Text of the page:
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Self-driving cars are getting closer to being on the markets for everyday Americans, but according to AAA, the people might not be ready for the product.

The organization says their annual vehicle survey showed 71-percent of people are afraid to ride in fully self-driving cars. They say this is partly because the technology for the vehicles is developing in the public eye, and accidents involving the cars have received high-profile media attention. According to triple-a, the best way to change American's attitudes towards self-driving vehicles is for them to experience the technology.

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"AAA believes that testing, education, and experience are really going to be key to helping people to accept this technology and to de-mystify it," said AAA spokesperson Kimberly Schwind. "Right now, there's a lot about this technology in the news but people don't really understand it. They haven't experienced it. So, the more that people experience it, the research shows, the more accepting they are of the technology."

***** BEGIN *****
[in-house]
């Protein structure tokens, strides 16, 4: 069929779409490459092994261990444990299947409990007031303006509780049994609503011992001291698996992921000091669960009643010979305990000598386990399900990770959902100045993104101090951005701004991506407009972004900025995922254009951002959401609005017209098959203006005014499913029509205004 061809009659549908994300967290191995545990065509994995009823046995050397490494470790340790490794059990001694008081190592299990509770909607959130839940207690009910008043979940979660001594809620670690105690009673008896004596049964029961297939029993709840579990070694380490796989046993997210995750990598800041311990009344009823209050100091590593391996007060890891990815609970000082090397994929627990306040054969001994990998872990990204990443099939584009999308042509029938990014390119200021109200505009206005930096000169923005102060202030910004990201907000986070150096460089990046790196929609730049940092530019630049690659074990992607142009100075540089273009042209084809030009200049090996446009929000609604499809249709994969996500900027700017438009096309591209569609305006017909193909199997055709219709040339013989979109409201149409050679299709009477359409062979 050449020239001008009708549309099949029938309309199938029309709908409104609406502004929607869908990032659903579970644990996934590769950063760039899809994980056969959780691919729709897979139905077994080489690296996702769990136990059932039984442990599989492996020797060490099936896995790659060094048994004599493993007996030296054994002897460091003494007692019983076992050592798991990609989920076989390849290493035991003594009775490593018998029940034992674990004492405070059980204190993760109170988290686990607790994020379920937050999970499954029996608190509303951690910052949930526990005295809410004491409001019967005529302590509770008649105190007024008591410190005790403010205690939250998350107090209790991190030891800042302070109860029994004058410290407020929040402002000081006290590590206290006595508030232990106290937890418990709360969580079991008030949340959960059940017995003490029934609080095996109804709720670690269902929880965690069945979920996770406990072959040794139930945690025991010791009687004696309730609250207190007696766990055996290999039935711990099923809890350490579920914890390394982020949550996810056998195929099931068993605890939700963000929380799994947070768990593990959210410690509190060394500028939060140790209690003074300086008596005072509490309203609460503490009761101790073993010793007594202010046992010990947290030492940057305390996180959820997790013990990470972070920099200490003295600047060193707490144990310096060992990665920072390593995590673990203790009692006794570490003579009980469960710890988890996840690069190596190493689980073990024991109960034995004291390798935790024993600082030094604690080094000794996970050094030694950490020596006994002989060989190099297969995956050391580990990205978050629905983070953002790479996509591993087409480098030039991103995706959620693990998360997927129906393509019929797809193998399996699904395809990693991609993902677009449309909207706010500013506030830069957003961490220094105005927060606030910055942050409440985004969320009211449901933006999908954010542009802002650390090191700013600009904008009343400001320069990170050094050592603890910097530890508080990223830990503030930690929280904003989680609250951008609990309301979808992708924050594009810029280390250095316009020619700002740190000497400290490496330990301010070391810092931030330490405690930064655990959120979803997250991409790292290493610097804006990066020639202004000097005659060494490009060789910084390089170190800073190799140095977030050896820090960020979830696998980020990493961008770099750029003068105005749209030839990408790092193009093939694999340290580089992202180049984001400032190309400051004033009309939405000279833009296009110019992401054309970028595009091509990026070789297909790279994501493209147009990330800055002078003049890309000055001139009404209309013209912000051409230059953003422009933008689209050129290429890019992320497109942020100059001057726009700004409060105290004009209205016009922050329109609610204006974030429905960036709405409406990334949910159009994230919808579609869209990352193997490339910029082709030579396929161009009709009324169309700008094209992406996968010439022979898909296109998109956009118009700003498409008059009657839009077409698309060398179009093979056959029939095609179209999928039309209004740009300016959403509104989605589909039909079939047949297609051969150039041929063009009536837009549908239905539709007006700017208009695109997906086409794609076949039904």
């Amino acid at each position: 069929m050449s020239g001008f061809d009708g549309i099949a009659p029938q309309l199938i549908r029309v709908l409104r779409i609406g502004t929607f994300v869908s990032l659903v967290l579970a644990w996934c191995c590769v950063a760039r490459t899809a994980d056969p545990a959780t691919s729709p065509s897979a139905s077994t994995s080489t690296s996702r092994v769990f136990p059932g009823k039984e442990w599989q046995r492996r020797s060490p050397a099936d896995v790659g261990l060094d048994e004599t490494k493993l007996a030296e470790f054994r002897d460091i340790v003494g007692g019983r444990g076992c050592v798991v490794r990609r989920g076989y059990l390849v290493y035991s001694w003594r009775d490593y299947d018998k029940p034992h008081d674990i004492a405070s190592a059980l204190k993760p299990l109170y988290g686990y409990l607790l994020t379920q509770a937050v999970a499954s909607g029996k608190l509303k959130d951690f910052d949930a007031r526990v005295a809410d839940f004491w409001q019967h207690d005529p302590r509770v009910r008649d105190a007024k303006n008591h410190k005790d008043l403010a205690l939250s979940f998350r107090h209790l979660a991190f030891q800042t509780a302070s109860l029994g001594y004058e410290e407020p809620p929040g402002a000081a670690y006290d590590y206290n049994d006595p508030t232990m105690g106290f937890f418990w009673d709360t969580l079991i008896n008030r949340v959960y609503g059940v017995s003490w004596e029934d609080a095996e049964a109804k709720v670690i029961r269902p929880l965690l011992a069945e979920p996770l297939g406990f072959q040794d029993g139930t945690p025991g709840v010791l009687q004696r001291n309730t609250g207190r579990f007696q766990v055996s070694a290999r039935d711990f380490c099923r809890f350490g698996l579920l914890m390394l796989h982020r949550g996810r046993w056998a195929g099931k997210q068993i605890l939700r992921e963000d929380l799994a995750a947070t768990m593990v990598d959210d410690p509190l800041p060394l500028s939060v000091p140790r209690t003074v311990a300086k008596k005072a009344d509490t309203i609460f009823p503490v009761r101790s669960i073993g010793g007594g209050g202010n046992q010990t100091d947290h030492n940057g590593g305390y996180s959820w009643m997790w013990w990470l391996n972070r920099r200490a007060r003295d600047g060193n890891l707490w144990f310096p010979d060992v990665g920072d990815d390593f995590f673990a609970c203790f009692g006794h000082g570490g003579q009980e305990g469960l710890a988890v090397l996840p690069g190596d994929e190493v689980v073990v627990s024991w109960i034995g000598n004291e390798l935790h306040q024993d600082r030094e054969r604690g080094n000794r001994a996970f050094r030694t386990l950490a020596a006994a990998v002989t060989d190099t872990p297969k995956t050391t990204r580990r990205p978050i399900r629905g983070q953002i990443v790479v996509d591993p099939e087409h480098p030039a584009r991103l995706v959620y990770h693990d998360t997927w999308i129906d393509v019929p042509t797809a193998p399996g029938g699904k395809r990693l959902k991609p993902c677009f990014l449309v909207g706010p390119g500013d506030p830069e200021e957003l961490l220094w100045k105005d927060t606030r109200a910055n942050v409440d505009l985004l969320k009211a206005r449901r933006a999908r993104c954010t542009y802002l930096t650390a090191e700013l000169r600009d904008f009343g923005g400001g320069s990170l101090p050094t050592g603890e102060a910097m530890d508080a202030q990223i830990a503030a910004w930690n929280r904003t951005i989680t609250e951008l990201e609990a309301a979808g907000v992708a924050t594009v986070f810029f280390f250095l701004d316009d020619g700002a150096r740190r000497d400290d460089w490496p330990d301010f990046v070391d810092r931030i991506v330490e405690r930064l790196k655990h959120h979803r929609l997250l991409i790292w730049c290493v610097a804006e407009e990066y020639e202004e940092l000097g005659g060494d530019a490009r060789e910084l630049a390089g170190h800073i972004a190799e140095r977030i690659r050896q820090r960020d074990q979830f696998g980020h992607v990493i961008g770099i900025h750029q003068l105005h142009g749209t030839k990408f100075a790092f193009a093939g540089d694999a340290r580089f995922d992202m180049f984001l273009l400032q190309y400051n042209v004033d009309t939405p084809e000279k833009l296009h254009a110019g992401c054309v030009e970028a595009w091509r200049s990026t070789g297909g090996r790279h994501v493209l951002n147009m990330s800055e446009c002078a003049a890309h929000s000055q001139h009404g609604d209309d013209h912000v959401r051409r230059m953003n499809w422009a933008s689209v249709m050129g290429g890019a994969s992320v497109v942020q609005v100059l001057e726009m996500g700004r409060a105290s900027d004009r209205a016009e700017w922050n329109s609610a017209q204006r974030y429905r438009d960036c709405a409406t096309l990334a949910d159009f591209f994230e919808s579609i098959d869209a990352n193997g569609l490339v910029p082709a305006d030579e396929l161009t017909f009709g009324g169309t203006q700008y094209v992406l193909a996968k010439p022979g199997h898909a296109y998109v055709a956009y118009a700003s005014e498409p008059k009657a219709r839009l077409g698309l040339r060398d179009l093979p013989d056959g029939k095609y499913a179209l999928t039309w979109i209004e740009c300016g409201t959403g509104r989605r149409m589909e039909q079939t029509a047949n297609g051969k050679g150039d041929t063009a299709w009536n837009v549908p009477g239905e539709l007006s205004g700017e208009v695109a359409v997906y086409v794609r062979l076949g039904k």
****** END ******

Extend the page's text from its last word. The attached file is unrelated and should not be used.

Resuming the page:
A self-driving car shuttle service called Smart Circuit was launched in Columbus this past December to give people a chance to experience the technology. The shuttles circle the Scioto Mile at 25 mph, and they say 48-percent of the over 4-thousand people to try the shuttle have said that it increased their trust in self-driving vehicles.

Multimedia Video Journalist